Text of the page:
Celsius legal representatives had asked the court whether the bankrupt lender could recover the value of the collateral sold by Tether and other lenders to the firm.
In a presentation to the New York bankruptcy court, Celsius’ attorney raised the question of “Can Celsius recover . . . loan liquidations completed in the 90 days before filing?”
The answer to that question will reportedly determine whether Tether has to pay back the funds it recovered from selling the Bitcoin collateral and the status of secured digital assets loans during bankruptcy.
Generally, secured lending requires the borrower to pledge assets as collateral to the lender.
The common belief within the crypto space is that a lender can take possession of crypto assets pledged as collateral, which will be protected under bankruptcy law.
But legal experts believe that the process is not that simple. A bankruptcy lawyer Brandon Hammer told FT that:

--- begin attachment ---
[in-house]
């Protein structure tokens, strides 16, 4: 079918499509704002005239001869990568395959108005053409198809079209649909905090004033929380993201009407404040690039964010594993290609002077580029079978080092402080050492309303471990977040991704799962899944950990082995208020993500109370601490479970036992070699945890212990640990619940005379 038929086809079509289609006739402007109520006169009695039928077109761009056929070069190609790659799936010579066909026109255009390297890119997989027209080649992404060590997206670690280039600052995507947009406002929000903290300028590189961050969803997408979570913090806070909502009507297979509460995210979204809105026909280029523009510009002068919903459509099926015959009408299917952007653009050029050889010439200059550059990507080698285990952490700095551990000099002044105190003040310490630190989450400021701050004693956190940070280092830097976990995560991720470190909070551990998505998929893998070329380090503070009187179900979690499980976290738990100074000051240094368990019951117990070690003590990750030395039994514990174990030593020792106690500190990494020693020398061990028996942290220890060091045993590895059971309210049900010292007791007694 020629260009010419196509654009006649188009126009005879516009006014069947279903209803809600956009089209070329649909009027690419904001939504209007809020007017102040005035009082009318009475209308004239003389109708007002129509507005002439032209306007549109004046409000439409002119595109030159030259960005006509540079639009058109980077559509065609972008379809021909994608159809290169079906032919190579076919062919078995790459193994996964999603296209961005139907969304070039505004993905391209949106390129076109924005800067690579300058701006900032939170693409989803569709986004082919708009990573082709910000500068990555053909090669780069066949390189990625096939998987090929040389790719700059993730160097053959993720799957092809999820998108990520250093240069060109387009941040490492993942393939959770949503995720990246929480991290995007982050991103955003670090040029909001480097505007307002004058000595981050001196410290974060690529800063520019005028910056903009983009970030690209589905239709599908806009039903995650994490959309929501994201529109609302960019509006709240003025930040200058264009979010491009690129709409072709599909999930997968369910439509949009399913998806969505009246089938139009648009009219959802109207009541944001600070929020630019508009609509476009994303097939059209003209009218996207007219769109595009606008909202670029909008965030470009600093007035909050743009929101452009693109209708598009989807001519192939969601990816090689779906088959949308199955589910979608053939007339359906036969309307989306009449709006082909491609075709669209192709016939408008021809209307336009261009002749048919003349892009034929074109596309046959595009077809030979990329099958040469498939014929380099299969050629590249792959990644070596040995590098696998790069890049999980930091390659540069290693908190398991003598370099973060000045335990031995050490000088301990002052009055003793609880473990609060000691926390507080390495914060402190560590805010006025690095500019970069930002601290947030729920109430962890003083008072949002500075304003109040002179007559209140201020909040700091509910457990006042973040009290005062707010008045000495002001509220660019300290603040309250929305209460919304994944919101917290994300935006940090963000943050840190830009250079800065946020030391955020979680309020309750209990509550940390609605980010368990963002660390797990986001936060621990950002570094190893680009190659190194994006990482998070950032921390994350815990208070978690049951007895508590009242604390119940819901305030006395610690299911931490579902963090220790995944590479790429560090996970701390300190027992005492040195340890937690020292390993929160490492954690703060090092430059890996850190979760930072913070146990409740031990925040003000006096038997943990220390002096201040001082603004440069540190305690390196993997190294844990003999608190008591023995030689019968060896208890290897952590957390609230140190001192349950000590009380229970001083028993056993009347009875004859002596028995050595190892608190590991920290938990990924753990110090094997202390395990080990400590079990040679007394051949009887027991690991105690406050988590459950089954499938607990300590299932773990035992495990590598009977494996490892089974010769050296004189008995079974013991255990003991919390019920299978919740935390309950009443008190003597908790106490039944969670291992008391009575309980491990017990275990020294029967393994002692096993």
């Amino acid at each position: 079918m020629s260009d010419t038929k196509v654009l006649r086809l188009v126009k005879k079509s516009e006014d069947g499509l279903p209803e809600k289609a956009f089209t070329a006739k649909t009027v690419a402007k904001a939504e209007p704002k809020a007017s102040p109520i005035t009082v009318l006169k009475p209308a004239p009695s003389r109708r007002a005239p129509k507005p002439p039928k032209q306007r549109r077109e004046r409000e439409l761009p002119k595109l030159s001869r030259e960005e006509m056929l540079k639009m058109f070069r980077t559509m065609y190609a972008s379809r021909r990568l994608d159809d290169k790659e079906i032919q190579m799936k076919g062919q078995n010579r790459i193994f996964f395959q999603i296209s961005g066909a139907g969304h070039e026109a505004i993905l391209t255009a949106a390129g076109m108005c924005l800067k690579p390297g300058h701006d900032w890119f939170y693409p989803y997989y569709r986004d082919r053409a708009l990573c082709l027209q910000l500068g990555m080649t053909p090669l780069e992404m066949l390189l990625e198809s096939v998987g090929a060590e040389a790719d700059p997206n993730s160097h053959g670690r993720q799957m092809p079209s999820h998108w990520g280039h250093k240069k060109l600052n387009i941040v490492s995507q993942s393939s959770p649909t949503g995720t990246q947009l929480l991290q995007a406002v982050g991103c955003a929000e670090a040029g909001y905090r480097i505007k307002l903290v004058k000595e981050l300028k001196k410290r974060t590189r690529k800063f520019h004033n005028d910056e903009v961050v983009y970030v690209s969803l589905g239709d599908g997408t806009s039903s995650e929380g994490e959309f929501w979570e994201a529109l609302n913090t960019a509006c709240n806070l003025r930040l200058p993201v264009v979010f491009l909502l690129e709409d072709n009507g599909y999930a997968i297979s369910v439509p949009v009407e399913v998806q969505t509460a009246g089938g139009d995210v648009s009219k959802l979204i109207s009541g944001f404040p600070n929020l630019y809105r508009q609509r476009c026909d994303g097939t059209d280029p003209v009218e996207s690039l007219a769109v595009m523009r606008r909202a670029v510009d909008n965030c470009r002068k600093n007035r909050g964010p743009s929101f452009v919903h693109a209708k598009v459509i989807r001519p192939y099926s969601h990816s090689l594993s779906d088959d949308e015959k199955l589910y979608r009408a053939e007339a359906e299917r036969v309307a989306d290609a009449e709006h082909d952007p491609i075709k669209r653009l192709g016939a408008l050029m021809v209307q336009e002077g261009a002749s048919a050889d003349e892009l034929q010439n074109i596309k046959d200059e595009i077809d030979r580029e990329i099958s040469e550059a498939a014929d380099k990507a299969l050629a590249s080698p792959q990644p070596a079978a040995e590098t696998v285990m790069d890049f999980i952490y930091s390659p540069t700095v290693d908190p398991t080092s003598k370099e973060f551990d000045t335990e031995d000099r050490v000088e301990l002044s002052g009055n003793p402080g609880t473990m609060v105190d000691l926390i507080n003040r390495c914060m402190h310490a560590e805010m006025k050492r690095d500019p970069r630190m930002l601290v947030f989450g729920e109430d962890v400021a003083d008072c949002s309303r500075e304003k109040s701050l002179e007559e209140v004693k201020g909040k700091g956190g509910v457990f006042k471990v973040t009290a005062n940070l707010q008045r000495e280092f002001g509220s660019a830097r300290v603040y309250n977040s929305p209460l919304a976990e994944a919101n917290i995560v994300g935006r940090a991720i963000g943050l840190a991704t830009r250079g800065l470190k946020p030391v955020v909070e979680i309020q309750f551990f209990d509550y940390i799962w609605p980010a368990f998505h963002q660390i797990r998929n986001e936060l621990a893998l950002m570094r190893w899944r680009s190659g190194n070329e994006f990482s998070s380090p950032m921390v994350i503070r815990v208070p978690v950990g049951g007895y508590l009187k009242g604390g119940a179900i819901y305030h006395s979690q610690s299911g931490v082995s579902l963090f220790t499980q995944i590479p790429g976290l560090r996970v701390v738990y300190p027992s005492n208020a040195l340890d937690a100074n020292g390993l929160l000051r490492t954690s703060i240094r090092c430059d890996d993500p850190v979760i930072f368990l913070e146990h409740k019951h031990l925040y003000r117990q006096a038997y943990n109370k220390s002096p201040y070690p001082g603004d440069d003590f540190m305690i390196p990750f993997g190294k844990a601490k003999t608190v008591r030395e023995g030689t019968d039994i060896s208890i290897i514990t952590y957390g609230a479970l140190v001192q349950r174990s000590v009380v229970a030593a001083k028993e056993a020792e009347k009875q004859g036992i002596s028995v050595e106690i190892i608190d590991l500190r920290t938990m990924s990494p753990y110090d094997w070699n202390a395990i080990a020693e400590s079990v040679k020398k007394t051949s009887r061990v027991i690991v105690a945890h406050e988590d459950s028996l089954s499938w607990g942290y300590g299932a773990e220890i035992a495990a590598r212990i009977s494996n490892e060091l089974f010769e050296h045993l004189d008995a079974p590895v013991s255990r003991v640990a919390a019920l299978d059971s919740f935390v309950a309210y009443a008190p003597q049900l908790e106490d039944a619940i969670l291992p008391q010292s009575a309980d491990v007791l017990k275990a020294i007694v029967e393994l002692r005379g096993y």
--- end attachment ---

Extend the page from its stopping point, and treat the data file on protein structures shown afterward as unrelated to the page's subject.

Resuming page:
We’re in an area where the law is quite uncertain and quite at odds with the market’s general expectations.
In his view, Tether might be forced to return the assets if they have an unsecured claim against the loan.
Another bankruptcy expert at Hunton Andrews Kurth, Tad Davidson, said:
“One of the things that’s going to be examined is whether or not Tether was fully secured. Did Tether properly perfect its security in its collateral?”
It raises the question of whether Tether had properly established its claim over the assets. If it didn’t, the stablecoin issuer might be part of unsecured creditors, resulting in litigation.
However, another bankruptcy lawyer, Jonathan Cho, pointed out that there is no conventional way yet to have “perfect security over Bitcoin.”
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